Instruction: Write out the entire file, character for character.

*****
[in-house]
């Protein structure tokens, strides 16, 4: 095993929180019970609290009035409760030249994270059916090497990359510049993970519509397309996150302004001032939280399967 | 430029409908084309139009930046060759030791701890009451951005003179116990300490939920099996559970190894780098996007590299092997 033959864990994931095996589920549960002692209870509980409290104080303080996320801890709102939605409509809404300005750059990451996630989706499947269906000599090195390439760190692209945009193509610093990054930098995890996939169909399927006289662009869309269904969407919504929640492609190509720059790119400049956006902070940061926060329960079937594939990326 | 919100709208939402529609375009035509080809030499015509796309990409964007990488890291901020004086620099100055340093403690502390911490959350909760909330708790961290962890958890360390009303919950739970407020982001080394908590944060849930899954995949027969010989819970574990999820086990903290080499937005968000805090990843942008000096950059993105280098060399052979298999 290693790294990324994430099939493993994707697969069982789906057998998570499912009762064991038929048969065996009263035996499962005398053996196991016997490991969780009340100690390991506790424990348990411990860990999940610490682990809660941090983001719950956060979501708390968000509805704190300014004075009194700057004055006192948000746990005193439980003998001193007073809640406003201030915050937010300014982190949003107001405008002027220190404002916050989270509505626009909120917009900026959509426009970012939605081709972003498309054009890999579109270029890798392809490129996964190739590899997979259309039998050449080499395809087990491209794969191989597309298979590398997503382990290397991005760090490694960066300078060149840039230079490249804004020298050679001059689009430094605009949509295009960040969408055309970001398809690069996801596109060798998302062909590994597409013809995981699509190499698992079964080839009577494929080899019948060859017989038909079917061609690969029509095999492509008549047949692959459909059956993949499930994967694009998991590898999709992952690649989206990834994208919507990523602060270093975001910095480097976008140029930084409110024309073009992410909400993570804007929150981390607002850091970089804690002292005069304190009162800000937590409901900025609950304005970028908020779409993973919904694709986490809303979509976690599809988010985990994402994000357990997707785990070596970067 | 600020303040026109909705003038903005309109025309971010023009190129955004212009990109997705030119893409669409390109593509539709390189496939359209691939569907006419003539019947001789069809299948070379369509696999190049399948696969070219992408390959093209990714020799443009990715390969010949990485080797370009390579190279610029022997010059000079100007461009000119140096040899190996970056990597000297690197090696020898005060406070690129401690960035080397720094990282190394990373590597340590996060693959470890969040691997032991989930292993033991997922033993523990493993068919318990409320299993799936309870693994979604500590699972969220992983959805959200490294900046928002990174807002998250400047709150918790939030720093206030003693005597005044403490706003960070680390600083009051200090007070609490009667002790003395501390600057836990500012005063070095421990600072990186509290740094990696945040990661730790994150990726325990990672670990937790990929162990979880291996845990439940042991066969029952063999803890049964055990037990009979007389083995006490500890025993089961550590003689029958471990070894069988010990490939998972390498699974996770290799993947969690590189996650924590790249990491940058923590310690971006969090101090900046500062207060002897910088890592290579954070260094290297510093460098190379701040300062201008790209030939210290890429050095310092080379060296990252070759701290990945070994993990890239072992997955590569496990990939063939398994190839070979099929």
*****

[in-house]
């Protein structure tokens, strides 16, 4: 095993929180019970609290009035409760030249994270059916090497990359510049993970519509397309996150302004001032939280399967 | 430029409908084309139009930046060759030791701890009451951005003179116990300490939920099996559970190894780098996007590299092997 033959864990994931095996589920549960002692209870509980409290104080303080996320801890709102939605409509809404300005750059990451996630989706499947269906000599090195390439760190692209945009193509610093990054930098995890996939169909399927006289662009869309269904969407919504929640492609190509720059790119400049956006902070940061926060329960079937594939990326 | 919100709208939402529609375009035509080809030499015509796309990409964007990488890291901020004086620099100055340093403690502390911490959350909760909330708790961290962890958890360390009303919950739970407020982001080394908590944060849930899954995949027969010989819970574990999820086990903290080499937005968000805090990843942008000096950059993105280098060399052979298999 290693790294990324994430099939493993994707697969069982789906057998998570499912009762064991038929048969065996009263035996499962005398053996196991016997490991969780009340100690390991506790424990348990411990860990999940610490682990809660941090983001719950956060979501708390968000509805704190300014004075009194700057004055006192948000746990005193439980003998001193007073809640406003201030915050937010300014982190949003107001405008002027220190404002916050989270509505626009909120917009900026959509426009970012939605081709972003498309054009890999579109270029890798392809490129996964190739590899997979259309039998050449080499395809087990491209794969191989597309298979590398997503382990290397991005760090490694960066300078060149840039230079490249804004020298050679001059689009430094605009949509295009960040969408055309970001398809690069996801596109060798998302062909590994597409013809995981699509190499698992079964080839009577494929080899019948060859017989038909079917061609690969029509095999492509008549047949692959459909059956993949499930994967694009998991590898999709992952690649989206990834994208919507990523602060270093975001910095480097976008140029930084409110024309073009992410909400993570804007929150981390607002850091970089804690002292005069304190009162800000937590409901900025609950304005970028908020779409993973919904694709986490809303979509976690599809988010985990994402994000357990997707785990070596970067 | 600020303040026109909705003038903005309109025309971010023009190129955004212009990109997705030119893409669409390109593509539709390189496939359209691939569907006419003539019947001789069809299948070379369509696999190049399948696969070219992408390959093209990714020799443009990715390969010949990485080797370009390579190279610029022997010059000079100007461009000119140096040899190996970056990597000297690197090696020898005060406070690129401690960035080397720094990282190394990373590597340590996060693959470890969040691997032991989930292993033991997922033993523990493993068919318990409320299993799936309870693994979604500590699972969220992983959805959200490294900046928002990174807002998250400047709150918790939030720093206030003693005597005044403490706003960070680390600083009051200090007070609490009667002790003395501390600057836990500012005063070095421990600072990186509290740094990696945040990661730790994150990726325990990672670990937790990929162990979880291996845990439940042991066969029952063999803890049964055990037990009979007389083995006490500890025993089961550590003689029958471990070894069988010990490939998972390498699974996770290799993947969690590189996650924590790249990491940058923590310690971006969090101090900046500062207060002897910088890592290579954070260094290297510093460098190379701040300062201008790209030939210290890429050095310092080379060296990252070759701290990945070994993990890239072992997955590569496990990939063939398994190839070979099929």